I first said, “Wow!” after hearing the headmistress of Peace House Secondary School share her moving story. Unbelievable trial and tribulation brought her to serve as the special leader of this orphanage and school. Against all odds, she pursued her own education and chose to make a difference for the children of her country.
Several exclamations of “Wow!” followed as we spent time with the students.
Our group traveled to Peace House Secondary School on February 19, 2010. Unlike other groups that traveled before us, we were the first group comprised entirely of women. And boy, did we ever look forward to touching the lives of the 250 students of PHS!
We met many times before our visit to design a variety of activities and offerings for PHS.
- During our first afternoon on campus, we taught the students the art of tie dying. Three days later, each student took possession of his or her self-made tie-dyed pillowcase.
- We worked to put together a computer lab complete with the 27 laptops we carried over in our backpacks along with a server.
- We made chocolate chip cookies during the cooking club meeting (thankfully the chocolate chips weren’t confiscated in customs) and made enough to serve every student one cookie at teatime the next day.
- We hosted a movie-night complete with American-style popcorn.
- We endeavored to enhance the color on campus by adding gardens and planting around the kids dorms.
- We also put on our teaching hats by conducting a session on the importance of short-term and long-term goals for the junior and senior students. We did this by providing small group discussions with volunteer facilitators and faculty, and facilitating open-mic sharing by the courageous students who came forth to share their short-term goals and life long dreams.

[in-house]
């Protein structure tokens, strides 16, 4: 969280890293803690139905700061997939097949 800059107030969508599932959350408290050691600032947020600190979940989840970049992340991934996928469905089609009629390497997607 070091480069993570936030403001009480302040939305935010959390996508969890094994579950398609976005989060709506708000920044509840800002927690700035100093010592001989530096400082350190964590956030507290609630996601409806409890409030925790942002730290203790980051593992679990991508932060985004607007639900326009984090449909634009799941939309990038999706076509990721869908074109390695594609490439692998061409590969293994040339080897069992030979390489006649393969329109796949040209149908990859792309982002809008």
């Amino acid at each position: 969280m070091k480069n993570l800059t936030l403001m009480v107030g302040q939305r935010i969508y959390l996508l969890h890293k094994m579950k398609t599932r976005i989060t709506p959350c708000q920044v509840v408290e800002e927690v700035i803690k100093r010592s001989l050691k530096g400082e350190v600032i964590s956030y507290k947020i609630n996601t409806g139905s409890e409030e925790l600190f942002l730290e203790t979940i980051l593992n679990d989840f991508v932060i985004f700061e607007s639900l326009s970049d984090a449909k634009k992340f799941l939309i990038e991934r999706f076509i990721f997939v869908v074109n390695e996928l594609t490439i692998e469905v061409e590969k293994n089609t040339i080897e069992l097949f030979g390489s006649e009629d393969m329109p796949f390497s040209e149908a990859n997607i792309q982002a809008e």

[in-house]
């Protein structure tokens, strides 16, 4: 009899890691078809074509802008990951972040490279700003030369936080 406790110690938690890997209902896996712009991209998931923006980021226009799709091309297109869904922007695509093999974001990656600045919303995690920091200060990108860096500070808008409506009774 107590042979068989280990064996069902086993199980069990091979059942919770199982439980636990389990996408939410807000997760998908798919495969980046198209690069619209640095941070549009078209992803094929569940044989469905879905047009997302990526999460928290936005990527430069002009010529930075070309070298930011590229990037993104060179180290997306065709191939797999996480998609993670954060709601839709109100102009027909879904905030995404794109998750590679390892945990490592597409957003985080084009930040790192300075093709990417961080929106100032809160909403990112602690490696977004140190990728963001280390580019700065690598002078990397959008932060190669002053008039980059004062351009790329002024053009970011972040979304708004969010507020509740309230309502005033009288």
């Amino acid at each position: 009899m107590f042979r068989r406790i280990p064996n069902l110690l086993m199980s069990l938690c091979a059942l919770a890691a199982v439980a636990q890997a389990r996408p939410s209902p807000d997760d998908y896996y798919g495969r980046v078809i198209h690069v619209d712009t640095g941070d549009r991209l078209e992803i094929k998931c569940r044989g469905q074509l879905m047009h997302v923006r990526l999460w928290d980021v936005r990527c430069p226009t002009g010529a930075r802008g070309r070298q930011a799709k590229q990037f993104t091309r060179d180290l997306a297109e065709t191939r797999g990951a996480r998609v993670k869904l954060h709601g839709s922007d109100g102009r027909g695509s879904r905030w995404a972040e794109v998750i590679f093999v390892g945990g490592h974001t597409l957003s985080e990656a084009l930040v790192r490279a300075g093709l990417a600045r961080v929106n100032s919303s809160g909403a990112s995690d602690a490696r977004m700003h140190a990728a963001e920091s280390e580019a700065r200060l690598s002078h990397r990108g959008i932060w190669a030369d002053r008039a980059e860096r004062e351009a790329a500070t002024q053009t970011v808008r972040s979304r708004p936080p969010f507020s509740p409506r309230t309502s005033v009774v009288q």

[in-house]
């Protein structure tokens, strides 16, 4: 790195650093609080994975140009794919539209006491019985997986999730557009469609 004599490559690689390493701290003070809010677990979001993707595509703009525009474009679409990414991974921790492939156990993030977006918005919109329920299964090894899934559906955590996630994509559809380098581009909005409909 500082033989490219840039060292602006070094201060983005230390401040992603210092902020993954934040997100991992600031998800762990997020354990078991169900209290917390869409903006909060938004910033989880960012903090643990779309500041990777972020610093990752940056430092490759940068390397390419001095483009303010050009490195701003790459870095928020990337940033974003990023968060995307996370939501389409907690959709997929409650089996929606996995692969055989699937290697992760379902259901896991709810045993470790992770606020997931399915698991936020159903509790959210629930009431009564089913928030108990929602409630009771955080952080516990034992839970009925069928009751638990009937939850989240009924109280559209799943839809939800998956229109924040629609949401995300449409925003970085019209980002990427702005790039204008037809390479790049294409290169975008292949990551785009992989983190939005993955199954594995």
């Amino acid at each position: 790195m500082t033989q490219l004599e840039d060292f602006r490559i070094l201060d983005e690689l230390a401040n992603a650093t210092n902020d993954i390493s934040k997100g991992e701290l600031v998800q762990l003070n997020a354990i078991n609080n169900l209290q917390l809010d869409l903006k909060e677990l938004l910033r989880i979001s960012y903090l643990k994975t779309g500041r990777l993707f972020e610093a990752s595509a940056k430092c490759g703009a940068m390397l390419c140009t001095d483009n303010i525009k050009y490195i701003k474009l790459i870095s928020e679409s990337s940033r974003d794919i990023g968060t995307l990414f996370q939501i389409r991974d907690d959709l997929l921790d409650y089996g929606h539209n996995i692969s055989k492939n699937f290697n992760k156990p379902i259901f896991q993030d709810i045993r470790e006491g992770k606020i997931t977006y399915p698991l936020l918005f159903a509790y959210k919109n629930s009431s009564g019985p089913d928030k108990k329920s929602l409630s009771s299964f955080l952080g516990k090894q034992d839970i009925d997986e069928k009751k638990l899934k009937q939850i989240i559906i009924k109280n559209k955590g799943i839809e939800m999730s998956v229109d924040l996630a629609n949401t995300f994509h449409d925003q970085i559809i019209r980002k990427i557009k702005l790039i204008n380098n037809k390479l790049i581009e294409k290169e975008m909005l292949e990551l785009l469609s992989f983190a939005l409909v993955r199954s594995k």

This goal-setting session may have been the most powerful and meaningful time we had with the students. We heard all about the dreams and hopes of the kids in our small groups. One female student shared her short-term goal of “not getting pregnant and ruining her future and her child’s future”. Another shared a long-term goal of becoming a member of parliament and representing her country and the needs of those who had no representation. The kids in my group wanted to be an engineer, an accountant or teacher. Two of the boys wanted to be pilots. I was familiar with each of those aspirations — my sons are studying to be engineers, my husband is an accountant by degree and a private pilot out of love, and I am a teacher at heart.
We did other things too, like join classes as observers, teachers and representatives of American culture and values. We were asked questions by students like, “Can you recite President Obama’s inaugural address?” and “How much money do you have in the bank?”
We offered insights on what it means to be female and a leader in our work, communities and homes. We shed tears of sorrow because the students have been through so much, as well as tears of joy because they now have dreams to reach new heights through the support of their teachers, social workers and PHS leadership.
We were impressed with the kid’s diligence and focus on learning. All of their subjects are taught in English, a second language for them. Can you imagine taking biology or chemistry in your beginning years of mastering a new language?! They started their days with devotions and breakfast at 6:30 am, and you would often find them still studying every night in the school until 9:30 pm.
So although our group hoped to touch their lives, the students and faculty deeply touched us with their dedication to learning, growing and reaching beyond their circumstances. Each night as we reflected upon our day, we were grateful for the wisdom of the teachers, the courage and curiosity of the students, and energy of the staff.
As we pause to reflect, it’s the little things that made the biggest impact on our hearts and lives. Each one of us connected with one or more students, as we walked to and from the dining hall, hosted an Art or English class, or danced an African dance with the girls during free time.
I recognize that I am shifting pronouns from “I” to “We” and back again because I have special thoughts to add and we, as a group of empowered women, had a shared experience that can’t be beat. We will be looking for ways to continue to make a difference for these kids. In fact, I have a group of seven girls I will continue to write to as time goes on.
Peace House is looking for donations of black shoes for the uniform and running shoes for the run club. (Most run in their bare feet, which is why I left my shoes and sandals with them back in Africa.). Let me know if you too want to make an ongoing difference in any way.